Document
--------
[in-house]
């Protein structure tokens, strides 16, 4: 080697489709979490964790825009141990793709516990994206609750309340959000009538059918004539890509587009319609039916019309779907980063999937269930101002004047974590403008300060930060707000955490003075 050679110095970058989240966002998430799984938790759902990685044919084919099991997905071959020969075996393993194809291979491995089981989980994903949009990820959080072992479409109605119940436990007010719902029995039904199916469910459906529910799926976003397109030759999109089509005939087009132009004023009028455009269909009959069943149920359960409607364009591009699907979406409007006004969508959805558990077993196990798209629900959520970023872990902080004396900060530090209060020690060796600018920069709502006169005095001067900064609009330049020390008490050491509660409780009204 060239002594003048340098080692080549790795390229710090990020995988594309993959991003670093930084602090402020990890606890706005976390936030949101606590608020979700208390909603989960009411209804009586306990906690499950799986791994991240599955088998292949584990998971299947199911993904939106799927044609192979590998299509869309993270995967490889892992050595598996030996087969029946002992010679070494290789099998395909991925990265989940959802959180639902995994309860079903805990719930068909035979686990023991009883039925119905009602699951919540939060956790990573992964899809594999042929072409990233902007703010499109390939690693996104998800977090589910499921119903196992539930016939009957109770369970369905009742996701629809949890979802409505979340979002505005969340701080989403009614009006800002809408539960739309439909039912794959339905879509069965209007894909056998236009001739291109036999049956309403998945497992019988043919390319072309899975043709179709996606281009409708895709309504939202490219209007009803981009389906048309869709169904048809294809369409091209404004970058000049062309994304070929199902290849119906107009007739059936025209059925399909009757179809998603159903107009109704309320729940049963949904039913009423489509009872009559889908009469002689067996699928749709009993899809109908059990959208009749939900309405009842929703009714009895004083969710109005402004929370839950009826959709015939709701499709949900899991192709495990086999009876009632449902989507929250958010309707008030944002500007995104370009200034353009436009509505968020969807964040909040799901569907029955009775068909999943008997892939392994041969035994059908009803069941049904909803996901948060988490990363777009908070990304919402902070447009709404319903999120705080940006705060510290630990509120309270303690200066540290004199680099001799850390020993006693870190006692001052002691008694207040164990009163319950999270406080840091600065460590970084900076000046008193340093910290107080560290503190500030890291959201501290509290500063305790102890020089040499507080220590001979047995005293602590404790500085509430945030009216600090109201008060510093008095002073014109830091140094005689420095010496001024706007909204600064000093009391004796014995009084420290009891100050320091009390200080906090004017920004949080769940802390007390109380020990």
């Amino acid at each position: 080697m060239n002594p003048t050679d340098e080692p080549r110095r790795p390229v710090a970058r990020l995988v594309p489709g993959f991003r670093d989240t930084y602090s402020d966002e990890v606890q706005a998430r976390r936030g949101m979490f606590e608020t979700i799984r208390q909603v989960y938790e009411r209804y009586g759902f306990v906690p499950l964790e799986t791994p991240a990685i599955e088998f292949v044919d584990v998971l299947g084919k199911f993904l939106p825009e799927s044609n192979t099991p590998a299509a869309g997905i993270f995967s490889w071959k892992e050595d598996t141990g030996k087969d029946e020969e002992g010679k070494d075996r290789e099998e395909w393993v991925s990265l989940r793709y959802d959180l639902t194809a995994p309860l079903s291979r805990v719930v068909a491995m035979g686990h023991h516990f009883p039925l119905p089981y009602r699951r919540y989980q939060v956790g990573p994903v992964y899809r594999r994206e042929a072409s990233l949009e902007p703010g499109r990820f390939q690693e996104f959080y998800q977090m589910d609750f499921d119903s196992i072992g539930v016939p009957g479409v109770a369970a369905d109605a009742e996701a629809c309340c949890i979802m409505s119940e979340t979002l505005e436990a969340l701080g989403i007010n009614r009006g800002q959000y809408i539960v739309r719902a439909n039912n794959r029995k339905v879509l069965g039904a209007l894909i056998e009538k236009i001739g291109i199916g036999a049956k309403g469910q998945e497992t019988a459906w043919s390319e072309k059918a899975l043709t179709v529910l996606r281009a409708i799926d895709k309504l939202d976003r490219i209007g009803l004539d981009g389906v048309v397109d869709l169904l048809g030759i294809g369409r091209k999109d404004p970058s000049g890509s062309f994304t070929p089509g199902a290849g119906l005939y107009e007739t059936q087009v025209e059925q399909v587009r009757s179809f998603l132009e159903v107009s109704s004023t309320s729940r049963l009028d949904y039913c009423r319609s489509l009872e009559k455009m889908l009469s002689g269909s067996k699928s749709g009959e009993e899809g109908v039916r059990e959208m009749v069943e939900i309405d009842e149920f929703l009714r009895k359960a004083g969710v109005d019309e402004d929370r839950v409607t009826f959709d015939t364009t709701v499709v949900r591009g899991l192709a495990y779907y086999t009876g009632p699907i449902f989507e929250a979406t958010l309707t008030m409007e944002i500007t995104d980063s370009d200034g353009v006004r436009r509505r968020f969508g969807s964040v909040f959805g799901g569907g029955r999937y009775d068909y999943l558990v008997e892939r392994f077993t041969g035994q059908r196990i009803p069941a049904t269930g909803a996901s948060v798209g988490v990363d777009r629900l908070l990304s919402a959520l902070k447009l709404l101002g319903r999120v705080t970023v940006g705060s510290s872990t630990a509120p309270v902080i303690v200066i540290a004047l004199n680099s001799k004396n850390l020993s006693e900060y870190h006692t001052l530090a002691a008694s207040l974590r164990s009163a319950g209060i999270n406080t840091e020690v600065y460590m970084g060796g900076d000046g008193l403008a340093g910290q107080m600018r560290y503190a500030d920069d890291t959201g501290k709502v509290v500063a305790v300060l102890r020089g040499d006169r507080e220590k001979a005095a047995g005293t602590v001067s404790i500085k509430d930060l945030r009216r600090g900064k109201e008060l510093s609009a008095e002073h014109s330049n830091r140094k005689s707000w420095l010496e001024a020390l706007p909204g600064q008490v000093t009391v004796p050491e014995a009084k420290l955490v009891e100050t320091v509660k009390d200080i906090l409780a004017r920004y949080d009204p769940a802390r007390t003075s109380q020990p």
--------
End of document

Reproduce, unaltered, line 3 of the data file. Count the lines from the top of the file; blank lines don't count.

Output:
């Amino acid at each position: 080697m060239n002594p003048t050679d340098e080692p080549r110095r790795p390229v710090a970058r990020l995988v594309p489709g993959f991003r670093d989240t930084y602090s402020d966002e990890v606890q706005a998430r976390r936030g949101m979490f606590e608020t979700i799984r208390q909603v989960y938790e009411r209804y009586g759902f306990v906690p499950l964790e799986t791994p991240a990685i599955e088998f292949v044919d584990v998971l299947g084919k199911f993904l939106p825009e799927s044609n192979t099991p590998a299509a869309g997905i993270f995967s490889w071959k892992e050595d598996t141990g030996k087969d029946e020969e002992g010679k070494d075996r290789e099998e395909w393993v991925s990265l989940r793709y959802d959180l639902t194809a995994p309860l079903s291979r805990v719930v068909a491995m035979g686990h023991h516990f009883p039925l119905p089981y009602r699951r919540y989980q939060v956790g990573p994903v992964y899809r594999r994206e042929a072409s990233l949009e902007p703010g499109r990820f390939q690693e996104f959080y998800q977090m589910d609750f499921d119903s196992i072992g539930v016939p009957g479409v109770a369970a369905d109605a009742e996701a629809c309340c949890i979802m409505s119940e979340t979002l505005e436990a969340l701080g989403i007010n009614r009006g800002q959000y809408i539960v739309r719902a439909n039912n794959r029995k339905v879509l069965g039904a209007l894909i056998e009538k236009i001739g291109i199916g036999a049956k309403g469910q998945e497992t019988a459906w043919s390319e072309k059918a899975l043709t179709v529910l996606r281009a409708i799926d895709k309504l939202d976003r490219i209007g009803l004539d981009g389906v048309v397109d869709l169904l048809g030759i294809g369409r091209k999109d404004p970058s000049g890509s062309f994304t070929p089509g199902a290849g119906l005939y107009e007739t059936q087009v025209e059925q399909v587009r009757s179809f998603l132009e159903v107009s109704s004023t309320s729940r049963l009028d949904y039913c009423r319609s489509l009872e009559k455009m889908l009469s002689g269909s067996k699928s749709g009959e009993e899809g109908v039916r059990e959208m009749v069943e939900i309405d009842e149920f929703l009714r009895k359960a004083g969710v109005d019309e402004d929370r839950v409607t009826f959709d015939t364009t709701v499709v949900r591009g899991l192709a495990y779907y086999t009876g009632p699907i449902f989507e929250a979406t958010l309707t008030m409007e944002i500007t995104d980063s370009d200034g353009v006004r436009r509505r968020f969508g969807s964040v909040f959805g799901g569907g029955r999937y009775d068909y999943l558990v008997e892939r392994f077993t041969g035994q059908r196990i009803p069941a049904t269930g909803a996901s948060v798209g988490v990363d777009r629900l908070l990304s919402a959520l902070k447009l709404l101002g319903r999120v705080t970023v940006g705060s510290s872990t630990a509120p309270v902080i303690v200066i540290a004047l004199n680099s001799k004396n850390l020993s006693e900060y870190h006692t001052l530090a002691a008694s207040l974590r164990s009163a319950g209060i999270n406080t840091e020690v600065y460590m970084g060796g900076d000046g008193l403008a340093g910290q107080m600018r560290y503190a500030d920069d890291t959201g501290k709502v509290v500063a305790v300060l102890r020089g040499d006169r507080e220590k001979a005095a047995g005293t602590v001067s404790i500085k509430d930060l945030r009216r600090g900064k109201e008060l510093s609009a008095e002073h014109s330049n830091r140094k005689s707000w420095l010496e001024a020390l706007p909204g600064q008490v000093t009391v004796p050491e014995a009084k420290l955490v009891e100050t320091v509660k009390d200080i906090l409780a004017r920004y949080d009204p769940a802390r007390t003075s109380q020990p």